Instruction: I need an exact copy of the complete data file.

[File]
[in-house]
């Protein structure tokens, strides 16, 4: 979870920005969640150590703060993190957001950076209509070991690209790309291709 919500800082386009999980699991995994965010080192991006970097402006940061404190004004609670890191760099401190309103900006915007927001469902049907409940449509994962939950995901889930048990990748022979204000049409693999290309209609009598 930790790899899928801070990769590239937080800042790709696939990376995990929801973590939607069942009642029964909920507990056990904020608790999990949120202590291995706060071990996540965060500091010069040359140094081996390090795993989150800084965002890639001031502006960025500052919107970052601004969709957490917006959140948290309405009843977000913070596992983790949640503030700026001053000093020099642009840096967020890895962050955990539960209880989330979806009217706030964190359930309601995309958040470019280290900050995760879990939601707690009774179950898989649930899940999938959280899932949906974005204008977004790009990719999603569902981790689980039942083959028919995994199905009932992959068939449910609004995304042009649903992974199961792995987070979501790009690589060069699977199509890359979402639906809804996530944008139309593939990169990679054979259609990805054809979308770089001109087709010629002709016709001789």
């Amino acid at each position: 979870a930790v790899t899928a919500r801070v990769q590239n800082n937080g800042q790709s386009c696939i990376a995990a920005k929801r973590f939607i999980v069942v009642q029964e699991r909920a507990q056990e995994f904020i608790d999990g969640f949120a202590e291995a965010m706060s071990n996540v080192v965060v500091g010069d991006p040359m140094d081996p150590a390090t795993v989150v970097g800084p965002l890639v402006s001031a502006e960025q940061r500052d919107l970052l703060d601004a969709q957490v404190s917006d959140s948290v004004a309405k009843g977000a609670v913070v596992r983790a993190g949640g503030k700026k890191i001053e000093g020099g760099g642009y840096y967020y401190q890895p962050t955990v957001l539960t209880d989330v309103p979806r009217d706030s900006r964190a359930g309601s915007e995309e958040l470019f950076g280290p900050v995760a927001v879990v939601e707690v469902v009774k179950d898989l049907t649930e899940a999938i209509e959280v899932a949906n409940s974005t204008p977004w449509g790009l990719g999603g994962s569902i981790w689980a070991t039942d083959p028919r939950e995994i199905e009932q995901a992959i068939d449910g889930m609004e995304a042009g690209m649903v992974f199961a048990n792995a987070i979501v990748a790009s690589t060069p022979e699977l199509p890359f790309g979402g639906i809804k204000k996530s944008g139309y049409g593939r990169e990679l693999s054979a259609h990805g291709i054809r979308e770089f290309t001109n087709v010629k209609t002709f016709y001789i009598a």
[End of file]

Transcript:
[in-house]
């Protein structure tokens, strides 16, 4: 979870920005969640150590703060993190957001950076209509070991690209790309291709 919500800082386009999980699991995994965010080192991006970097402006940061404190004004609670890191760099401190309103900006915007927001469902049907409940449509994962939950995901889930048990990748022979204000049409693999290309209609009598 930790790899899928801070990769590239937080800042790709696939990376995990929801973590939607069942009642029964909920507990056990904020608790999990949120202590291995706060071990996540965060500091010069040359140094081996390090795993989150800084965002890639001031502006960025500052919107970052601004969709957490917006959140948290309405009843977000913070596992983790949640503030700026001053000093020099642009840096967020890895962050955990539960209880989330979806009217706030964190359930309601995309958040470019280290900050995760879990939601707690009774179950898989649930899940999938959280899932949906974005204008977004790009990719999603569902981790689980039942083959028919995994199905009932992959068939449910609004995304042009649903992974199961792995987070979501790009690589060069699977199509890359979402639906809804996530944008139309593939990169990679054979259609990805054809979308770089001109087709010629002709016709001789």
């Amino acid at each position: 979870a930790v790899t899928a919500r801070v990769q590239n800082n937080g800042q790709s386009c696939i990376a995990a920005k929801r973590f939607i999980v069942v009642q029964e699991r909920a507990q056990e995994f904020i608790d999990g969640f949120a202590e291995a965010m706060s071990n996540v080192v965060v500091g010069d991006p040359m140094d081996p150590a390090t795993v989150v970097g800084p965002l890639v402006s001031a502006e960025q940061r500052d919107l970052l703060d601004a969709q957490v404190s917006d959140s948290v004004a309405k009843g977000a609670v913070v596992r983790a993190g949640g503030k700026k890191i001053e000093g020099g760099g642009y840096y967020y401190q890895p962050t955990v957001l539960t209880d989330v309103p979806r009217d706030s900006r964190a359930g309601s915007e995309e958040l470019f950076g280290p900050v995760a927001v879990v939601e707690v469902v009774k179950d898989l049907t649930e899940a999938i209509e959280v899932a949906n409940s974005t204008p977004w449509g790009l990719g999603g994962s569902i981790w689980a070991t039942d083959p028919r939950e995994i199905e009932q995901a992959i068939d449910g889930m609004e995304a042009g690209m649903v992974f199961a048990n792995a987070i979501v990748a790009s690589t060069p022979e699977l199509p890359f790309g979402g639906i809804k204000k996530s944008g139309y049409g593939r990169e990679l693999s054979a259609h990805g291709i054809r979308e770089f290309t001109n087709v010629k209609t002709f016709y001789i009598a």